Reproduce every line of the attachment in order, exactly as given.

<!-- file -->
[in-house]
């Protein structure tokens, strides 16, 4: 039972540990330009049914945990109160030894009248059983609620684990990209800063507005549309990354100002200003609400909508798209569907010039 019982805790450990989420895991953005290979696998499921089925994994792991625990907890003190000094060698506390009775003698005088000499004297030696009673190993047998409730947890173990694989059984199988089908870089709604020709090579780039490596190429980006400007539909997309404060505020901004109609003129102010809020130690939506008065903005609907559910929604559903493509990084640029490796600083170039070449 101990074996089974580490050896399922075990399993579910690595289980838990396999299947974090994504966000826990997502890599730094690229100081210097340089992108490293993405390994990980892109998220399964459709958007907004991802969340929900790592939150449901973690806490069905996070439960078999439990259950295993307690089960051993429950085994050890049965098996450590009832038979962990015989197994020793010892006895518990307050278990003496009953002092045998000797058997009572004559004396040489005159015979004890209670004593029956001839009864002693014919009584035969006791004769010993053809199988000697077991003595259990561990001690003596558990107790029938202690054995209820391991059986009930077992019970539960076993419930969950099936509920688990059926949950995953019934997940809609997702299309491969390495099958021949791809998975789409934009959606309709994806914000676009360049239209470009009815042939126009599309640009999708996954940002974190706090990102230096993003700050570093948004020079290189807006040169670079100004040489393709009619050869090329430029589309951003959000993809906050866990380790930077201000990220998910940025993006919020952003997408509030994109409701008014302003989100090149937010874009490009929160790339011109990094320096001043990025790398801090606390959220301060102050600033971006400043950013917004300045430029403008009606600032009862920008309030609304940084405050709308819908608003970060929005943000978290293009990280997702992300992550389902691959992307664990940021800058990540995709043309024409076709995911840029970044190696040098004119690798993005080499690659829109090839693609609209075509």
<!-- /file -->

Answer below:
[in-house]
């Protein structure tokens, strides 16, 4: 039972540990330009049914945990109160030894009248059983609620684990990209800063507005549309990354100002200003609400909508798209569907010039 019982805790450990989420895991953005290979696998499921089925994994792991625990907890003190000094060698506390009775003698005088000499004297030696009673190993047998409730947890173990694989059984199988089908870089709604020709090579780039490596190429980006400007539909997309404060505020901004109609003129102010809020130690939506008065903005609907559910929604559903493509990084640029490796600083170039070449 101990074996089974580490050896399922075990399993579910690595289980838990396999299947974090994504966000826990997502890599730094690229100081210097340089992108490293993405390994990980892109998220399964459709958007907004991802969340929900790592939150449901973690806490069905996070439960078999439990259950295993307690089960051993429950085994050890049965098996450590009832038979962990015989197994020793010892006895518990307050278990003496009953002092045998000797058997009572004559004396040489005159015979004890209670004593029956001839009864002693014919009584035969006791004769010993053809199988000697077991003595259990561990001690003596558990107790029938202690054995209820391991059986009930077992019970539960076993419930969950099936509920688990059926949950995953019934997940809609997702299309491969390495099958021949791809998975789409934009959606309709994806914000676009360049239209470009009815042939126009599309640009999708996954940002974190706090990102230096993003700050570093948004020079290189807006040169670079100004040489393709009619050869090329430029589309951003959000993809906050866990380790930077201000990220998910940025993006919020952003997408509030994109409701008014302003989100090149937010874009490009929160790339011109990094320096001043990025790398801090606390959220301060102050600033971006400043950013917004300045430029403008009606600032009862920008309030609304940084405050709308819908608003970060929005943000978290293009990280997702992300992550389902691959992307664990940021800058990540995709043309024409076709995911840029970044190696040098004119690798993005080499690659829109090839693609609209075509």